Fringes, Patterns & Woodstock. Bailey’s Burberry Prorsum is Right Back on Form

by Katie on February 23, 2015


If there’s one thing that Burberry Prorsum can do, it’s know how to put on a REAL catwalk show that usurps all others in the celebrity, pre-hype, social media strategy and pre-order sales areas.


When Christopher Bailey took over (from Angela Ahrendts) as C.E.O as well as Chief Creative Officer of the brand in 2014, some wondered if the duality of the roles would fit. Would there be a loss of focus? Bailey, instead, takes it in his low-key stride and has delivered what surely must be one of the collections of his career in a Burberry AW’15 collection that is so on-the-money, it’s guaranteed to create global trends that will drive the profits of the high street as well as the turnover at Burberry.


This was a show heavy on evocation with singer Clare Maguire belting out rock versions of Carole King’s ‘Will You Still Love Me Tomorrow’, morphing into the simply stellar version of ‘George Harrison’s ‘My Sweet Lord’ at the finale that had Mossy, Testino and Campbell singing along from their #FROW seats to the emotional gospel rendition.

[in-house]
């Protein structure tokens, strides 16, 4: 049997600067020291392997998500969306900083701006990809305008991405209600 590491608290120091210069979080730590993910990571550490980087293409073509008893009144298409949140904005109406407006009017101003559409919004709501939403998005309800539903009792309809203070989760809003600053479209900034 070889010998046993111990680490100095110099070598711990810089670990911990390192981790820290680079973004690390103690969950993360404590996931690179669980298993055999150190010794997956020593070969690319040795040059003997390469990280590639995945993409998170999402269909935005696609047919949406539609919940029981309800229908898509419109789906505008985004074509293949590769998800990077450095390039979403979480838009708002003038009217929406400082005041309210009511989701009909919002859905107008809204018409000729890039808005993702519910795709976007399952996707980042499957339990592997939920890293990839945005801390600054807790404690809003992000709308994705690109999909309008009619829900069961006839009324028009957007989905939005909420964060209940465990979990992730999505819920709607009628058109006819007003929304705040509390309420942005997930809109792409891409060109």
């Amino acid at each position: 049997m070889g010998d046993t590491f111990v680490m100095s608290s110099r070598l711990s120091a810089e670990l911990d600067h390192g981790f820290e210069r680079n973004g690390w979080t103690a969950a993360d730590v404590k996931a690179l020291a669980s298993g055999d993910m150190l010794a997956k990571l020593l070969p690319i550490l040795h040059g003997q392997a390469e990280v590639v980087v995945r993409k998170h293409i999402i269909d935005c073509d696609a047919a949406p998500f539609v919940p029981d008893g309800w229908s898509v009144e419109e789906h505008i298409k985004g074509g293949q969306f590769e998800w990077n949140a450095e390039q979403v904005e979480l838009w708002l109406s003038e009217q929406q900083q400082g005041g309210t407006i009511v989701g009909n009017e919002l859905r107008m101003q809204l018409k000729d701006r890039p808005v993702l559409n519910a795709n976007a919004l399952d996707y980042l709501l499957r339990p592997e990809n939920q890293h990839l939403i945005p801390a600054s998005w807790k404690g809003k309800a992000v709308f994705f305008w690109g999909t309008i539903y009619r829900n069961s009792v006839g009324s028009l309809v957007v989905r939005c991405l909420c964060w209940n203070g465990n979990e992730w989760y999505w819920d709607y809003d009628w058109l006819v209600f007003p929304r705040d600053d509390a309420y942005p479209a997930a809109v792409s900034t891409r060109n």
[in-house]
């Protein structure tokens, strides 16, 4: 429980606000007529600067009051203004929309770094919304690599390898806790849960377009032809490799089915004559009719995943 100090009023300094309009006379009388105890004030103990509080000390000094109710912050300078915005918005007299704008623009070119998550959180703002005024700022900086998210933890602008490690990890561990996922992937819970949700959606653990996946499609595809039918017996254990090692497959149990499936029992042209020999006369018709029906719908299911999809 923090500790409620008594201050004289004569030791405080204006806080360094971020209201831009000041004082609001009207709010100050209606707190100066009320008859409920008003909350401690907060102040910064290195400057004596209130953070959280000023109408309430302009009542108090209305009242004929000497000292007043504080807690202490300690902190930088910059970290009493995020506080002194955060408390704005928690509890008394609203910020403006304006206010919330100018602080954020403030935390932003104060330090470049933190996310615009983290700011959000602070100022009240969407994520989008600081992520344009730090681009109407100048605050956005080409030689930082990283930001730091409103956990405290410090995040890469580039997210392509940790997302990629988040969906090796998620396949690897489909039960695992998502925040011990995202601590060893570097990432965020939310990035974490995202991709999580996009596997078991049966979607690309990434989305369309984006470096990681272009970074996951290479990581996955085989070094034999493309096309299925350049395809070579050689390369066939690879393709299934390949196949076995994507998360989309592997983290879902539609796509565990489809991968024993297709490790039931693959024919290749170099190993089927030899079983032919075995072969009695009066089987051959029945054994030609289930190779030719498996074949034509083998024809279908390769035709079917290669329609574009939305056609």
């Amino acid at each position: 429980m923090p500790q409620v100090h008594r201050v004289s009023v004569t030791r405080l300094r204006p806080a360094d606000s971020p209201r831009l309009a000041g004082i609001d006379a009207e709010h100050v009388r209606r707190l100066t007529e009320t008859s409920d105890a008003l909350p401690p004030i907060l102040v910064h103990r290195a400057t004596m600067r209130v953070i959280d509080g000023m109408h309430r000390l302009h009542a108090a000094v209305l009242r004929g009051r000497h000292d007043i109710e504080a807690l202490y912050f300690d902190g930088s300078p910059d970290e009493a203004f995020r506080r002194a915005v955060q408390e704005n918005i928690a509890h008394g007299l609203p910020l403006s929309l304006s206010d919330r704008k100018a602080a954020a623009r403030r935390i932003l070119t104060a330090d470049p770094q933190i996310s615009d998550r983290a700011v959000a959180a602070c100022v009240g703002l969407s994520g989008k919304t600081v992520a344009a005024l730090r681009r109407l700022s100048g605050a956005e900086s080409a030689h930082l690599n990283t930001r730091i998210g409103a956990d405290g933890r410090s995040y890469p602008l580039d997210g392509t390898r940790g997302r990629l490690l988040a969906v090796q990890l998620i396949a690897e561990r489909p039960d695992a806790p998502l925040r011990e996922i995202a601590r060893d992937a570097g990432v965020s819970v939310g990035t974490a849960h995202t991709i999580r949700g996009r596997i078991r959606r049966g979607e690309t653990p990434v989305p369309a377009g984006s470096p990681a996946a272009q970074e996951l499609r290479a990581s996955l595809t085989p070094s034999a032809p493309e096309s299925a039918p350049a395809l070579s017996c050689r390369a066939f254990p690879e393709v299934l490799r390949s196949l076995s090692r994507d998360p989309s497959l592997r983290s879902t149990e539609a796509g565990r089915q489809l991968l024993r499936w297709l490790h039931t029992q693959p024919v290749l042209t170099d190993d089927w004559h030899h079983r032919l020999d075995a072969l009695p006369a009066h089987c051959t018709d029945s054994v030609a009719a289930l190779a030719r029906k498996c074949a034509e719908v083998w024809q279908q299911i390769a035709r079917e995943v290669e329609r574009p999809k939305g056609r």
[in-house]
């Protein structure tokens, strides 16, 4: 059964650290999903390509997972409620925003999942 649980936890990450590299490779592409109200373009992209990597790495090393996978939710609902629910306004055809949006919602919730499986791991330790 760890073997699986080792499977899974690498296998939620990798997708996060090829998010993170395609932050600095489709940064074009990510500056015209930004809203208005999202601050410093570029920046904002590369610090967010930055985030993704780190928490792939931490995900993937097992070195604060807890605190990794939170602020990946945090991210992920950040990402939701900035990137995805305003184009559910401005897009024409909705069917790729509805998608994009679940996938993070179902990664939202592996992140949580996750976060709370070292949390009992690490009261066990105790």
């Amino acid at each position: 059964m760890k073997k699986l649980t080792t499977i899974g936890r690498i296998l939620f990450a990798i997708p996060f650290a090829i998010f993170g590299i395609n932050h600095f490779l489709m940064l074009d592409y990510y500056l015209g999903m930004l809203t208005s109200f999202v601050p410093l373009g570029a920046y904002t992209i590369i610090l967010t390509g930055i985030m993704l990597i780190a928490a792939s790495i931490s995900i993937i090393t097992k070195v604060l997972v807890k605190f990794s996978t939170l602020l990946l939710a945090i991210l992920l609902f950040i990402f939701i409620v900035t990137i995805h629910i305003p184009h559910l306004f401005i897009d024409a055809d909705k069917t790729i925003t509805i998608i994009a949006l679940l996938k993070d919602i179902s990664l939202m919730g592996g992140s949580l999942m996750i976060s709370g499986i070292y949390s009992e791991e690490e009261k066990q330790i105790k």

Though the show was (and always is) heavy on celeb appearances, all bedecked in Burberry (natch), the focus is always on delivery. And whoa did Bailey deliver!

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From the first model stride wearing the new Burberry poncho – this time fringed and Navaho patterned, the electricity grew as *this* was a new direction. Appealing to all those with a penchant for 1970s California, Stevie Nicks, yesteryear floaty Chloe, old Ossie and a cooler-than-thou vibe.  There then came must-have, thigh-high, suede patchwork boots paired with short patterned trenches. Then came hippie style Indian motif dresses, velvet and fringed capes (the KEY piece of the collection), plunge-neck hippie trail slips and fringing (oh, the fringing!) on patchwork suede Burberry Macs, bucket bags (at £1750 a pop) and the hottest ankle boots ever. The swish is back.


This is rich hippie personified. Less Coachella, more original Woodstock but with better skin, make-up and nails and a hot boyfriend.

Patterned Indian quilt jackets, hints of leopard print, see-through floaty chiffon lace and Indian mirrored detailing all showed up in a collection that was dreamy, wearable and thank-God-for-the-high-street, copyable in (fringed) buckets.

Expect rock chicks and fashion eds everywhere to implode with desire. Burberry just created a ‘yee ha’ fashion moment.

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